June 20, 1999
deep cycle - 1. a term given to rechargeable batteries. A battery designed to be used "discharged" for a period that comes close to the full capacity of the battery. It is important to promptly recharge the cell if it reaches the fully discharged state. 2. in normal usage to get the most output capacity from the battery, or the process done to batteries to condition them in order to get the maximum capacity out of them.
float charge - a state where the battery is fully charged and a small maintenance amount of current is applied to overcome the self-discharge that occurs over time without cooking out or drying out the electrolyte in the cell(s).
trickle charge - an amount of current to recharge a battery up to maximum service capacity. This type of charge, if left on for an extended period of time could cook out the cells depending upon the amount of current used to charge.
cook out - 1. something I do almost every weekend during the summer. 2. a condition that occurs when a cell or battery is overcharged to the point that the temperature of the electrolyte is elevated to a point that the moisture in the cell is vented out of the cell making the cell entirely useless. At this point, the cell is destroyed and there is no real safe way of repairing the cell. The plates of a wet cell at this time have been "sulfated" and adding water will really do no good either.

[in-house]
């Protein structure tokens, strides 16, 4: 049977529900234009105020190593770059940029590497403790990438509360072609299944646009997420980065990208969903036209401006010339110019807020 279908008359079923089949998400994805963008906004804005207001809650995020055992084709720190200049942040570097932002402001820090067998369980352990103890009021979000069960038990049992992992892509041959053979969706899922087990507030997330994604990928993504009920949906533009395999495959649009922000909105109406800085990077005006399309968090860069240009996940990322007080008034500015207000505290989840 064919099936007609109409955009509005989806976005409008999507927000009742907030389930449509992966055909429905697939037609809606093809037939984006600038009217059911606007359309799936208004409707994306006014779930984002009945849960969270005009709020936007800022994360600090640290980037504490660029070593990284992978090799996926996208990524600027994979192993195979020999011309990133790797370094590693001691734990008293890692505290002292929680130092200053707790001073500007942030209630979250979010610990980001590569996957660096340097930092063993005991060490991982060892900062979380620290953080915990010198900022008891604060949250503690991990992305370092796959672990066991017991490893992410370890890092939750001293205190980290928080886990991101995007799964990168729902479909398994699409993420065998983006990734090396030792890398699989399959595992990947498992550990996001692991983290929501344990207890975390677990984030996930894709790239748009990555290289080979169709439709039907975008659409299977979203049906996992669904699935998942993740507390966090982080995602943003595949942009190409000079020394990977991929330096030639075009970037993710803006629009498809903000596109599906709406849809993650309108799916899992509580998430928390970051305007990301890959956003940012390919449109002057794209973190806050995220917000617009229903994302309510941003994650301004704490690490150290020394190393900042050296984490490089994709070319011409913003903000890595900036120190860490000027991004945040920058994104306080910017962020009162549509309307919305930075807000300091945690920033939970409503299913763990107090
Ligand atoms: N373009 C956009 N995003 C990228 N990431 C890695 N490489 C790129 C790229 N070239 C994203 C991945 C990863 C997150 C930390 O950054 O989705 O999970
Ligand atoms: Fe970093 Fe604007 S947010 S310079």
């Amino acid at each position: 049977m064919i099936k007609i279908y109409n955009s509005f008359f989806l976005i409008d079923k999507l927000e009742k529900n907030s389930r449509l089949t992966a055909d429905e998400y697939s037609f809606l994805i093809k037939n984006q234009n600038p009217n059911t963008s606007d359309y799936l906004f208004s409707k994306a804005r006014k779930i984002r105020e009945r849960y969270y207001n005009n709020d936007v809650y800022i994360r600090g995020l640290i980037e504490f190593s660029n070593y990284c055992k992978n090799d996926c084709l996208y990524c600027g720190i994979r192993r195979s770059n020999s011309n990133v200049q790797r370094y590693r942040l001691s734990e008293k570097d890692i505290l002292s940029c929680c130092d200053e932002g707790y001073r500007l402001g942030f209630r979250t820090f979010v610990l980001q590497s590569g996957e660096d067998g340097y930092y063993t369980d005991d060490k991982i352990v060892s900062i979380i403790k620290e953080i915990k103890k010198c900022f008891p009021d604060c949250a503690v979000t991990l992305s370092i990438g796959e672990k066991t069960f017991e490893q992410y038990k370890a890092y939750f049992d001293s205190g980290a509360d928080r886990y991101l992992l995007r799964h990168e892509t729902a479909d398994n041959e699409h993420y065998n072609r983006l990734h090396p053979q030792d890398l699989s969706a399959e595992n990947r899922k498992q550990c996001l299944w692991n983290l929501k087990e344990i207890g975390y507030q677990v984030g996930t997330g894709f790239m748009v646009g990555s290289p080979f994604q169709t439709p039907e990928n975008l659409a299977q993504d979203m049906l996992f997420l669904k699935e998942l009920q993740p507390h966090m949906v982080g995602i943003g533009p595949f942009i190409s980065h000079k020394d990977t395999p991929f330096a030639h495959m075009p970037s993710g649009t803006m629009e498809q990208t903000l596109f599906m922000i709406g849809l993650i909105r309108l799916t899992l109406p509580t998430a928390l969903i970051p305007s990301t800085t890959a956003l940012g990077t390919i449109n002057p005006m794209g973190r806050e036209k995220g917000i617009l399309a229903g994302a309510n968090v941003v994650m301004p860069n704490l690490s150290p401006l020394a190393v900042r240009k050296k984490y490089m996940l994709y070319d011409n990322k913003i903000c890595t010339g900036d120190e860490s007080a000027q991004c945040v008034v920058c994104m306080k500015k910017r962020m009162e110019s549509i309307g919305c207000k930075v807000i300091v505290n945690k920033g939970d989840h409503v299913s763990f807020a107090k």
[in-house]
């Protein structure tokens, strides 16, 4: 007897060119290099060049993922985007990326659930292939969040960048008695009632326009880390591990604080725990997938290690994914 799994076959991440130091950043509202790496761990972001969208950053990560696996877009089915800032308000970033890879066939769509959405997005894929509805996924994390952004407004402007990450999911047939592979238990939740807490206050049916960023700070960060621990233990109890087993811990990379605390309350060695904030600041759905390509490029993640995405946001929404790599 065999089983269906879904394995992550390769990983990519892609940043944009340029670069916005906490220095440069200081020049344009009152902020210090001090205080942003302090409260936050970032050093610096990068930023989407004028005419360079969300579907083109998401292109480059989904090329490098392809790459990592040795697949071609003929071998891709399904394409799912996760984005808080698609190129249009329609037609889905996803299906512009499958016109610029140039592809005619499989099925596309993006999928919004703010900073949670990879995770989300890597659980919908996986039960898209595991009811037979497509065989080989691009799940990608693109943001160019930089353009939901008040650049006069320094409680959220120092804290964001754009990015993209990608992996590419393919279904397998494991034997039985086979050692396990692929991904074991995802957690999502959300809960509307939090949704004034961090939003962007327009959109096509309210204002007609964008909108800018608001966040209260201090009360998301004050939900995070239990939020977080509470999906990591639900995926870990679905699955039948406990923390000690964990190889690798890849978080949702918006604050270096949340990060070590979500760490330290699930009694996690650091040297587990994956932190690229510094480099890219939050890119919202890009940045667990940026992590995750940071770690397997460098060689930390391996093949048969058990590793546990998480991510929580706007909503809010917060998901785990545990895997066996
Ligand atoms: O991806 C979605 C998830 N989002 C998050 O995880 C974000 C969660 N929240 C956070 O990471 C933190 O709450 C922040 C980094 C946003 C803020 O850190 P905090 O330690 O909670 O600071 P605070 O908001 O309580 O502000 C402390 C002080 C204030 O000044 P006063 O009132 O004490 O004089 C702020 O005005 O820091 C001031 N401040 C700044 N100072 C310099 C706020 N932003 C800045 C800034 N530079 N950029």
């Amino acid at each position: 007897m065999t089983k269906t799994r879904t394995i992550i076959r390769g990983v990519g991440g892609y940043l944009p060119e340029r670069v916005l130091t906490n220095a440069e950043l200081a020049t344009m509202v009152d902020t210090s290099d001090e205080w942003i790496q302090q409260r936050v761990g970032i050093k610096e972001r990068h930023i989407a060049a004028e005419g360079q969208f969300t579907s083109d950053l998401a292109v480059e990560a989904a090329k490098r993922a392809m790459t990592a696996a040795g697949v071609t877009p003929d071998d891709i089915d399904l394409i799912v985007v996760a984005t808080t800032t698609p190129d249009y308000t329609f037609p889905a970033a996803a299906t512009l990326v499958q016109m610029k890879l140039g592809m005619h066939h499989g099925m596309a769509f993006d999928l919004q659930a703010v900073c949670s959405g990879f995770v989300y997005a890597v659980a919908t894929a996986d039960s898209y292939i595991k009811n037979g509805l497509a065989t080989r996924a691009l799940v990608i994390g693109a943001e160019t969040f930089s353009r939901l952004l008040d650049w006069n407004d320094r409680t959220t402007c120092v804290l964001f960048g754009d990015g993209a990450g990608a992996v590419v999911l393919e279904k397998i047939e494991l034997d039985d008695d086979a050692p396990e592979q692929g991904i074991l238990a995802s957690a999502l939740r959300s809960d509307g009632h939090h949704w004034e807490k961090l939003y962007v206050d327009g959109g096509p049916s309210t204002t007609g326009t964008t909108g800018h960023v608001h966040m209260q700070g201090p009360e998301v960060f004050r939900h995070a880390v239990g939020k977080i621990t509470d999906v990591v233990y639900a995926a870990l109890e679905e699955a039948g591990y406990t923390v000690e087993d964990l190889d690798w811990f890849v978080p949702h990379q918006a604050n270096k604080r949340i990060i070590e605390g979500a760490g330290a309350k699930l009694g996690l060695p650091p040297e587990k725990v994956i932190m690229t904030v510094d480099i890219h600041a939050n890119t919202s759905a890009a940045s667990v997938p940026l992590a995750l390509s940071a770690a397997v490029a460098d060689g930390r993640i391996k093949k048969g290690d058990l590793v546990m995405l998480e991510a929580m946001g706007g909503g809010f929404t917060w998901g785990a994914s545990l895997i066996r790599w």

shelf life - the duration of time a battery or cell can sit unused and still provide its maximum capacity.
array - a group of panels wired in series and/or parallel to provide a substantially larger amount of power.
cell - a single unit that provides a voltage and current that is the basic component of a battery.
battery - a group of cells usually wired in series to provide a larger amount of voltage. A single cell is sometimes referred to as a battery too.
More technical battery FAQ's
Solar Mike's lots of info, lots of links. Don't get lost.